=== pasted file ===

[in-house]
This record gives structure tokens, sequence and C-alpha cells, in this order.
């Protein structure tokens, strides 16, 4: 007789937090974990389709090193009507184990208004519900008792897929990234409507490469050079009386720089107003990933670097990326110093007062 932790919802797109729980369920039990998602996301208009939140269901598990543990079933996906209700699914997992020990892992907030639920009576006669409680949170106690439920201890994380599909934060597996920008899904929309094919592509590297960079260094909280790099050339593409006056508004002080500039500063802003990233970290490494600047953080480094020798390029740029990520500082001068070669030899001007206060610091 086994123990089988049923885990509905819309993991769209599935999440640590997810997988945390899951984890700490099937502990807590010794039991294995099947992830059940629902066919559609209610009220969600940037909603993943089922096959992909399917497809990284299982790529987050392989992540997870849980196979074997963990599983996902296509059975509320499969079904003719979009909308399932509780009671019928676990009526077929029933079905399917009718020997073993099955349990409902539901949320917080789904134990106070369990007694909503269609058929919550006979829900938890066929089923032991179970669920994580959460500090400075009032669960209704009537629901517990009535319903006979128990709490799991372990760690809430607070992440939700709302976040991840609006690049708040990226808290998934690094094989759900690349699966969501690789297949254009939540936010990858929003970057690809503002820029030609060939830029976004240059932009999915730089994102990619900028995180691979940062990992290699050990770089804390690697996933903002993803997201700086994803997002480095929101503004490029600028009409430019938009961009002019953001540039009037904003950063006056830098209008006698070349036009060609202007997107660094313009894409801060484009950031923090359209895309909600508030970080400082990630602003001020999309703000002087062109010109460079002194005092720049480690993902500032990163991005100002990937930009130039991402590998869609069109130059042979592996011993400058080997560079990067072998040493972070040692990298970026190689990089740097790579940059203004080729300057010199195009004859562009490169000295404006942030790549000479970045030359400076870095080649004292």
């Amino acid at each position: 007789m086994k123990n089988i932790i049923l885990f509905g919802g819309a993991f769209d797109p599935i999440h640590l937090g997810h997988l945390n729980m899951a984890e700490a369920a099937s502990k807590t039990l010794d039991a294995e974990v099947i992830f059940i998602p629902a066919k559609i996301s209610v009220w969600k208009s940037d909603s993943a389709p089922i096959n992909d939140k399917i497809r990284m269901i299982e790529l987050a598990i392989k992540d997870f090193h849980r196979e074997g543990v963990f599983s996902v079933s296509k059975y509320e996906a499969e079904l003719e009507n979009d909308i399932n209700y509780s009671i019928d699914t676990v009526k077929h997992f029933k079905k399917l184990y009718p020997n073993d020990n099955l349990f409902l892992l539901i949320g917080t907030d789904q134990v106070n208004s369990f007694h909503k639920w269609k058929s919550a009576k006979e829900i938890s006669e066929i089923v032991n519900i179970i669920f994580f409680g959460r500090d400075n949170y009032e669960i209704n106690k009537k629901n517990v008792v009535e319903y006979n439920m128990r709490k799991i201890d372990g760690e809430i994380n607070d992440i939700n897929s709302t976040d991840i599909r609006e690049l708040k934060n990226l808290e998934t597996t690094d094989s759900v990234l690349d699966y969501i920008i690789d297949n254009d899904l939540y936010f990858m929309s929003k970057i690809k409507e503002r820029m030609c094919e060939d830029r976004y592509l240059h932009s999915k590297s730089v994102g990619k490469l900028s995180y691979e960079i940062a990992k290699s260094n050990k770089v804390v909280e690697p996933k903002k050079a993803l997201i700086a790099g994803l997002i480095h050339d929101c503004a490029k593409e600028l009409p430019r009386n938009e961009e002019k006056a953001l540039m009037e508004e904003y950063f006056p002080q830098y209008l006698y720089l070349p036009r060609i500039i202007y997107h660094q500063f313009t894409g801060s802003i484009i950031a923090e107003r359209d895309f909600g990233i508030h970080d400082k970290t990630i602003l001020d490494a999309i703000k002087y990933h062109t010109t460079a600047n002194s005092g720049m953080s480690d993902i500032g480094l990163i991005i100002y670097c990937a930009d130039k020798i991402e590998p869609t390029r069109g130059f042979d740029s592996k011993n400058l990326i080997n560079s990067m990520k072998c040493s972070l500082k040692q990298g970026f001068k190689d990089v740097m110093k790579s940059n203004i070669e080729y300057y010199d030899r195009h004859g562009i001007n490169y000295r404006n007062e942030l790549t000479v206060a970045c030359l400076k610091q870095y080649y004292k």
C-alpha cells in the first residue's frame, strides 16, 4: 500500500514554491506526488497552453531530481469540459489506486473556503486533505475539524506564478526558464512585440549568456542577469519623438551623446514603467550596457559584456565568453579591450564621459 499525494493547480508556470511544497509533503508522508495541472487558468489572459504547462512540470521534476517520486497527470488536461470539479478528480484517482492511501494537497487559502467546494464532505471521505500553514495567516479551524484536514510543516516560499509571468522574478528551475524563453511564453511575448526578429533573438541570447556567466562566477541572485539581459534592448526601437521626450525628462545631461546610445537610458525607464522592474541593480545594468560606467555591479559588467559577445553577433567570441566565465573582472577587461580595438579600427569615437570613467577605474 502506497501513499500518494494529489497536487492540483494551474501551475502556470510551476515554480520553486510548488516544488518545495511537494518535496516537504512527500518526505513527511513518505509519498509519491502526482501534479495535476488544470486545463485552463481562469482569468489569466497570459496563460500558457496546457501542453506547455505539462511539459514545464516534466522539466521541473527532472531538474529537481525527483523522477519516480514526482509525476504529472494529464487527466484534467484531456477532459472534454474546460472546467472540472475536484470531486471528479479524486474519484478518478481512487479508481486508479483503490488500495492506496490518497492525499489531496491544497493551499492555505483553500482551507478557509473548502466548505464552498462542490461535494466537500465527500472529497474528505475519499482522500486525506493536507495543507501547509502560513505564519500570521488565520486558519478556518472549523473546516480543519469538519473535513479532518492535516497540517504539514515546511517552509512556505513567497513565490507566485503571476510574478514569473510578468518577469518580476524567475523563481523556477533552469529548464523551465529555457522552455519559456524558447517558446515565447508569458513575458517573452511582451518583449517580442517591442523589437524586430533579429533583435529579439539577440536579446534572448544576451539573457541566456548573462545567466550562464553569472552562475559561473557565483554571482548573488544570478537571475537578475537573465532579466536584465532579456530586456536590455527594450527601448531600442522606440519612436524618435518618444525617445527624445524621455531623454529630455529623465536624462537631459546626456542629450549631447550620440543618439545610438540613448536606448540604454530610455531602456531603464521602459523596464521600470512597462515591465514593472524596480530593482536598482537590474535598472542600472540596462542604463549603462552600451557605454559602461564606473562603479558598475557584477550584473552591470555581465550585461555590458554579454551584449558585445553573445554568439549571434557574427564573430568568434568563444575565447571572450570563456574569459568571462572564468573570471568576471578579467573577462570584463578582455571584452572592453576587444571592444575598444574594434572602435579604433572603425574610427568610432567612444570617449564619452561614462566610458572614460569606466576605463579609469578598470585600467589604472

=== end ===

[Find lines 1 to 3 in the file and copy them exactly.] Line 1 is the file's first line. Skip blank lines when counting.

[in-house]
This record gives structure tokens, sequence and C-alpha cells, in this order.
């Protein structure tokens, strides 16, 4: 007789937090974990389709090193009507184990208004519900008792897929990234409507490469050079009386720089107003990933670097990326110093007062 932790919802797109729980369920039990998602996301208009939140269901598990543990079933996906209700699914997992020990892992907030639920009576006669409680949170106690439920201890994380599909934060597996920008899904929309094919592509590297960079260094909280790099050339593409006056508004002080500039500063802003990233970290490494600047953080480094020798390029740029990520500082001068070669030899001007206060610091 086994123990089988049923885990509905819309993991769209599935999440640590997810997988945390899951984890700490099937502990807590010794039991294995099947992830059940629902066919559609209610009220969600940037909603993943089922096959992909399917497809990284299982790529987050392989992540997870849980196979074997963990599983996902296509059975509320499969079904003719979009909308399932509780009671019928676990009526077929029933079905399917009718020997073993099955349990409902539901949320917080789904134990106070369990007694909503269609058929919550006979829900938890066929089923032991179970669920994580959460500090400075009032669960209704009537629901517990009535319903006979128990709490799991372990760690809430607070992440939700709302976040991840609006690049708040990226808290998934690094094989759900690349699966969501690789297949254009939540936010990858929003970057690809503002820029030609060939830029976004240059932009999915730089994102990619900028995180691979940062990992290699050990770089804390690697996933903002993803997201700086994803997002480095929101503004490029600028009409430019938009961009002019953001540039009037904003950063006056830098209008006698070349036009060609202007997107660094313009894409801060484009950031923090359209895309909600508030970080400082990630602003001020999309703000002087062109010109460079002194005092720049480690993902500032990163991005100002990937930009130039991402590998869609069109130059042979592996011993400058080997560079990067072998040493972070040692990298970026190689990089740097790579940059203004080729300057010199195009004859562009490169000295404006942030790549000479970045030359400076870095080649004292």